Deb@RGRamblings said...

Thanks for sharing the book with us! Have a great weekend :)

Paul said...

Thanks Susan. I've been working on micro-tension. Trying to breathe some life into places that seem a little too flat. I love the tightrope analogy!

Angie Muresan said...

You have a wonderful weekend yourself, Susan. And thank you so much for all the info you share. I am learning a lot about writing from it.

Corey Schwartz said...

I read The Other Boleyn Girl (it came highly recommended to me) and I almost didn't get through it because for me there wasn't enough tension (till around page 400 when the narrator FINALLY had something at stake!)

Rae said...

Hope you have a great weekend too Susan and a lucky day today on Friday the 13th.

Stephanie Thornton said...

Thanks for the reminder! The microtension is something I'll keep in mind during my last two sets of revisions.

Tara McClendon said...

I love the idea of the tightrope. It's great. Thanks for sharing this with us. Have a wonderful weekend.

Eileen Astels Watson said...

We spent a lot of time in the early bird session with Maass on micro tension. It's amazing how we can turn each line of a manuscript into a piece that builds tension or at least supports tension. But, oye, is it time consuming!!!

B.J. Anderson said...

Great series! Thanks for doing it for us!

Anita Saxena said...

I've learned so much from you lately! Thanks for sharing :)

Lori said...

Micro-tension? Well, that's something to think about.

Amy De Trempe said...

I've enjoyed your references to this book and what you have learned. I think I am going to need to buy it for myself.

Nancy said...

Sometimes the tension is very strong in a book and I can't put it down, but sometimes I feel there is a bit too much and I just nead a peacful oasis to rest before going on to more tension. Does anyone else ever feel this way?

Kristen Torres-Toro said...

Ooh... ::rubs hands together craftily:: So many ideas!

Have a great weekend!

Kristi Faith said...

Again, I thank you for the wealth of information you provide. Always, you leave me with something to think about as I write through my rough draft. I think I have starred all of your posts this past week. I'm going to have to break down and buy the book. :0)
Great job!

Tabitha Bird said...

Thanks for this series of posts Susan. I have learnt a lot and I am convinced I need a copy of this book for myself :)

staceyjwarner said...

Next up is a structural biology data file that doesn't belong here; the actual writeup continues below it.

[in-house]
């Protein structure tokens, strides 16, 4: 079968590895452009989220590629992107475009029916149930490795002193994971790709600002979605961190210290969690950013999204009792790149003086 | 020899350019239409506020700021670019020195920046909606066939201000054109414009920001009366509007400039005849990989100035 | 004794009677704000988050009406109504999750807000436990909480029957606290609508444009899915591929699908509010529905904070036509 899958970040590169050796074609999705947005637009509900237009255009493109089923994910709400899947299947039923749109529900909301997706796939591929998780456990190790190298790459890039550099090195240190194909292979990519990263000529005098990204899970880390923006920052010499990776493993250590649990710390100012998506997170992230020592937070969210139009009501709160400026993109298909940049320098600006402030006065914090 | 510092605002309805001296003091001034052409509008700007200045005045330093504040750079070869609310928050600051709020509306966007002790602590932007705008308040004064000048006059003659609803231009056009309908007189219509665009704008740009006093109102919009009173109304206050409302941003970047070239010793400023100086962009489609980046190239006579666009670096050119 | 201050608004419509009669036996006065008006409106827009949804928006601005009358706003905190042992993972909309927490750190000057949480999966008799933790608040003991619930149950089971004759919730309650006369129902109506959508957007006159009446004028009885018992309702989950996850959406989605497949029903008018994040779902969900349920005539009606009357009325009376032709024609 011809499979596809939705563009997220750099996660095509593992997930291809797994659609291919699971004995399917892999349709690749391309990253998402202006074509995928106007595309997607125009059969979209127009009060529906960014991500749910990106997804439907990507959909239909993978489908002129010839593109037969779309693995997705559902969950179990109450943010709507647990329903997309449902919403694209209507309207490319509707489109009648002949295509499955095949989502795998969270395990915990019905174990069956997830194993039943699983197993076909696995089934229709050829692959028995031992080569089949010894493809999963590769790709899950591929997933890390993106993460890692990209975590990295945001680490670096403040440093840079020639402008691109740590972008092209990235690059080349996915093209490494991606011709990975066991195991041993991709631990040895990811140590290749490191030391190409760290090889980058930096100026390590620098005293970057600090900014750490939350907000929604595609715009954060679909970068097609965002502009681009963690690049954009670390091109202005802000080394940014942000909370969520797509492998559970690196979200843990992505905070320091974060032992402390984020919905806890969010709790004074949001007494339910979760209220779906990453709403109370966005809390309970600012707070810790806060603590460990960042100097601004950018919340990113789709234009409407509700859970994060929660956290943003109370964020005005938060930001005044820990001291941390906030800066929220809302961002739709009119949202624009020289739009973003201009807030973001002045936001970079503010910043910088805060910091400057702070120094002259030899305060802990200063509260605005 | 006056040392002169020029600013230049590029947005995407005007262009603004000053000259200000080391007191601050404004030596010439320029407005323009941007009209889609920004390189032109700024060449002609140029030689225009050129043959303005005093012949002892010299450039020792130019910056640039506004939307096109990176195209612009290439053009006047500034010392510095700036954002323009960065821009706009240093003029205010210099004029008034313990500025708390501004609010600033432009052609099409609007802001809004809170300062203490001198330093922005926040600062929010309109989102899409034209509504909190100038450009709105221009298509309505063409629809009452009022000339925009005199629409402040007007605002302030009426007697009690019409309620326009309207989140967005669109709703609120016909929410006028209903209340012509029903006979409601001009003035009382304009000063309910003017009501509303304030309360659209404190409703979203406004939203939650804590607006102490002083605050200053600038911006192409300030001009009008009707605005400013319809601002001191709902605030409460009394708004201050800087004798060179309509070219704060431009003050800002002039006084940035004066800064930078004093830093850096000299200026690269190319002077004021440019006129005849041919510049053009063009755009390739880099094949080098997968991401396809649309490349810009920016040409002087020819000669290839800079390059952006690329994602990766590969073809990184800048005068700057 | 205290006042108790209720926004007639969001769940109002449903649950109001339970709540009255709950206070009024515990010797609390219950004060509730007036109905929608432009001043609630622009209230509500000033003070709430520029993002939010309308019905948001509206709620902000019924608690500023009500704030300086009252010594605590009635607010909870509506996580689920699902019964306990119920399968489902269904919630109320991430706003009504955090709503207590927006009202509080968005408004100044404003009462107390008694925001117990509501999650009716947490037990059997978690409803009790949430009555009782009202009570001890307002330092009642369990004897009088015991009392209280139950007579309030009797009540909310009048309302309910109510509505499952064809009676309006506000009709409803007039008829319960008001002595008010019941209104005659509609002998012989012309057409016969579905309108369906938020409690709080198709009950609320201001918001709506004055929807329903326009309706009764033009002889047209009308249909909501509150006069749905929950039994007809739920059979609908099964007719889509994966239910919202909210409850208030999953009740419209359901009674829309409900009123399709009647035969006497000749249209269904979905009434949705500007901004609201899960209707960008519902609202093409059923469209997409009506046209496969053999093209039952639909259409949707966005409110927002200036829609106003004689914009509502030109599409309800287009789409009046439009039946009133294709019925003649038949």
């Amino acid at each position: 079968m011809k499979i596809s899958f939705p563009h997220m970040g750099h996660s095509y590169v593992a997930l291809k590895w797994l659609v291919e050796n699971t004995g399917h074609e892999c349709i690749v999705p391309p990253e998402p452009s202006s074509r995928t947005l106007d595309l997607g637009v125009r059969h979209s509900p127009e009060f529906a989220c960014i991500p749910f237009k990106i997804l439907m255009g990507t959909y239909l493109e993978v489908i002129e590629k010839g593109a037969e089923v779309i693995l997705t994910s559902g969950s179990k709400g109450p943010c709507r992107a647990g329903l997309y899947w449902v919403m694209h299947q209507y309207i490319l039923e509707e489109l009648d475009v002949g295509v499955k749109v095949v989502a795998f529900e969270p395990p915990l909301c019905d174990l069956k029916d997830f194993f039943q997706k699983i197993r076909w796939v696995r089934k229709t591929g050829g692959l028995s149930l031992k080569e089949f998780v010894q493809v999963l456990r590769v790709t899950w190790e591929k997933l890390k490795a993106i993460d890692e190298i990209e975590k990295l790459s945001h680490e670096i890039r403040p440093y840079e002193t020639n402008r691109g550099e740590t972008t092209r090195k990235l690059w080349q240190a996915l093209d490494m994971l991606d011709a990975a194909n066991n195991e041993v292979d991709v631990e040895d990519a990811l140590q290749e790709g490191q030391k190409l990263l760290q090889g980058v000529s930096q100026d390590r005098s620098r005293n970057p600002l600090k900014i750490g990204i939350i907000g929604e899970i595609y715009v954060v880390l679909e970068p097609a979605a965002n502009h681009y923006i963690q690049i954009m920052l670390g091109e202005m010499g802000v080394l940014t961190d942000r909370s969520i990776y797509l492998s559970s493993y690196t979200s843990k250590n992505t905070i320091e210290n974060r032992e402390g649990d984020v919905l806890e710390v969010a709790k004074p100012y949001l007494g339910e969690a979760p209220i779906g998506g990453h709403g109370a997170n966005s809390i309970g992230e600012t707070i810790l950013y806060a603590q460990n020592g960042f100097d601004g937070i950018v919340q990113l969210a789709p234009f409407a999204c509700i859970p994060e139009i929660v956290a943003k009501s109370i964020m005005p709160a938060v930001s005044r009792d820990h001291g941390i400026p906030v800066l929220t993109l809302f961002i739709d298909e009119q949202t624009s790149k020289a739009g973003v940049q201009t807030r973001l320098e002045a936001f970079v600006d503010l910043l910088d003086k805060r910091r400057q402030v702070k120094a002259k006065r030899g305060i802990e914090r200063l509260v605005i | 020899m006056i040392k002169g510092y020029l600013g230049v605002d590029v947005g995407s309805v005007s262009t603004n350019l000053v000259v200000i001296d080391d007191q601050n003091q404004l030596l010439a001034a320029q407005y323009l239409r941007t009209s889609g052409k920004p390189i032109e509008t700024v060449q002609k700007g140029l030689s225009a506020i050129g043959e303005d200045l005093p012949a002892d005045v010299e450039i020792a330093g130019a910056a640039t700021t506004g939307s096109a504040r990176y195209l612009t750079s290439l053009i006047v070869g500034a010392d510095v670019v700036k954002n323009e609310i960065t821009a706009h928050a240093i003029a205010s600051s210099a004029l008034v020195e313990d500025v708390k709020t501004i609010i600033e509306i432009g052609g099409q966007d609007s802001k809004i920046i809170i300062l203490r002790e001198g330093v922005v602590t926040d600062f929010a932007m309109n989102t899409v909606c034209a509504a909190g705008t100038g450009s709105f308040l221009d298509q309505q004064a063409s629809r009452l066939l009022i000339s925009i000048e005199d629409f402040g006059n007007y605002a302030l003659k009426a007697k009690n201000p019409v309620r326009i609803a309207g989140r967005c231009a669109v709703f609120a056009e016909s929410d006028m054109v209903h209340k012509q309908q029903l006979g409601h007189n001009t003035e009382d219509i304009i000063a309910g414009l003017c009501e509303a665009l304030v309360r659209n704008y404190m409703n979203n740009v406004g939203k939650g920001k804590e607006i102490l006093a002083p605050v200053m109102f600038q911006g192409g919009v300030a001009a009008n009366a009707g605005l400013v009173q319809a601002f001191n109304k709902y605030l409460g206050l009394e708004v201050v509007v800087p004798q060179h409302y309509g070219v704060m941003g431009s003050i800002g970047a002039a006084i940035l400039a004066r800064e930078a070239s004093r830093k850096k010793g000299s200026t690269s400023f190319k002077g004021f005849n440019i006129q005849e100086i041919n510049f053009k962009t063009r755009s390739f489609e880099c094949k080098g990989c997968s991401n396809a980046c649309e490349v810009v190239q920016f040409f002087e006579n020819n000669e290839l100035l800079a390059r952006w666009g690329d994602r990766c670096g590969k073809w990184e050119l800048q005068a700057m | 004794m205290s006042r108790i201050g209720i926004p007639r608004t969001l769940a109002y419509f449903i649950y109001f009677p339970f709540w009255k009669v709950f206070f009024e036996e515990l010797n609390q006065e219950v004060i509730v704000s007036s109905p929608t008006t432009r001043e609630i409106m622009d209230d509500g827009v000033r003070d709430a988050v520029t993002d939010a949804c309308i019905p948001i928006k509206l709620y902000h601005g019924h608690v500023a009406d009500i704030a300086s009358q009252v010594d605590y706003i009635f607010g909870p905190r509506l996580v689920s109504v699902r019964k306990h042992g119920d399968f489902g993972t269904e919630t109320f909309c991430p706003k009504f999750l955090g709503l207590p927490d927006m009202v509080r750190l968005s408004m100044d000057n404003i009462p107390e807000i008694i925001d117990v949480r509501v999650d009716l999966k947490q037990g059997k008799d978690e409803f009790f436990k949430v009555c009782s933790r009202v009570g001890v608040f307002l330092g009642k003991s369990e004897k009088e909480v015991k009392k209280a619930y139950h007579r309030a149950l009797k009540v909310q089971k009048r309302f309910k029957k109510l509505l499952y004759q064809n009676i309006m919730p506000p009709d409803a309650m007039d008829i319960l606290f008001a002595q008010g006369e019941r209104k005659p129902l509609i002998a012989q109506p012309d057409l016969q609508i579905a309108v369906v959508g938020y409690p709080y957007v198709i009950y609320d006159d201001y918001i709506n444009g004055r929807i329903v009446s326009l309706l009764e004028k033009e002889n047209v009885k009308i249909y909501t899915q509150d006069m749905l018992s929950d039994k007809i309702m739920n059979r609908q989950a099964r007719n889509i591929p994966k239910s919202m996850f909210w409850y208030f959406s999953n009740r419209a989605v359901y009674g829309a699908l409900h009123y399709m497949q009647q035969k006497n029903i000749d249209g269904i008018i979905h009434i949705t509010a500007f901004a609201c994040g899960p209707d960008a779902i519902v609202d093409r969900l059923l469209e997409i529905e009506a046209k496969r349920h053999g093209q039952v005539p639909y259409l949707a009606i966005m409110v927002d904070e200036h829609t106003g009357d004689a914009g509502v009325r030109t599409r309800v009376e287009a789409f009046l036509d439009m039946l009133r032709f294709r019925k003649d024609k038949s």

This is great. I'm going to pick up this book!

much love

storyqueen said...

So probably I am going to have to read this book. You make it sound sooooo good.

Shelley

~Ellie Kings~ said...

I think this definitely tops it off! There is much conflict in my story, but hmmm ...micro-tension... well I guess I'll have to buy Donald's book to learn more on how to work it out! Hope next week is just as insightful as these past few weeks. I need all the tips I can get mamacita! :) Enjoy your weekend! Big Hugs!

Gaia said...

Thanks for sharing, will take a look at this book too.

Kathy said...

I used the tightrope analogy in a short, non-fiction piece entered in a contest on a writer's web site. Only it was about life--going forward on the tightrope, as opposed to ending a life by falling off. The narrator decided to keep going.

Life is filled with tension and frustrations. We all need to walk carefully and hang on to get safely to the end.

Shelli said...

your posts are so profound - how do you think of this stuff.

Heather Sunseri said...

I've truly enjoyed your series of posts on Maass's Fire in Fiction. The topics have been perfect for me as I'm rewriting.

Melanie's Randomness said...

Hi Hi just wanted to let you know I gave you an award over at my blog. Your posts have been such a great help lately & your comments. Thank you <3.

Kathryn Magendie said...

I never thought of the term "micro-tension" - great post about an interesting subject. I supppose I did my job okay in TG, since people say they have a hard time putting down my book... yay!

(Rober De Niro is up as my forehead butter this morning - thank you for the suggestion!)

Pseudonymous High School Teacher said...

First time visitor, I came from job hunter. Loved your post, a good one to get me back on the nanowrimo horse I fell off of this weekend.

MG Higgins said...

Read Maass's book last week and I absolutely agree, this was the best advice I got from Fire in Fiction. Since I was working on a revision, I tried to include more tension in every scene. I think it really makes a difference in interest level. Thanks again for recommending this book!

Erica said...

Thanks for sharing what you've learned through Mr. Maass. I'm happy to say, I've just ordered my copy and can't wait to read it, after NaNo of course...LOL.

I'm so glad this book helped you with your outlook. Let's hope it does the same for me and others :)

So what book are we reading next?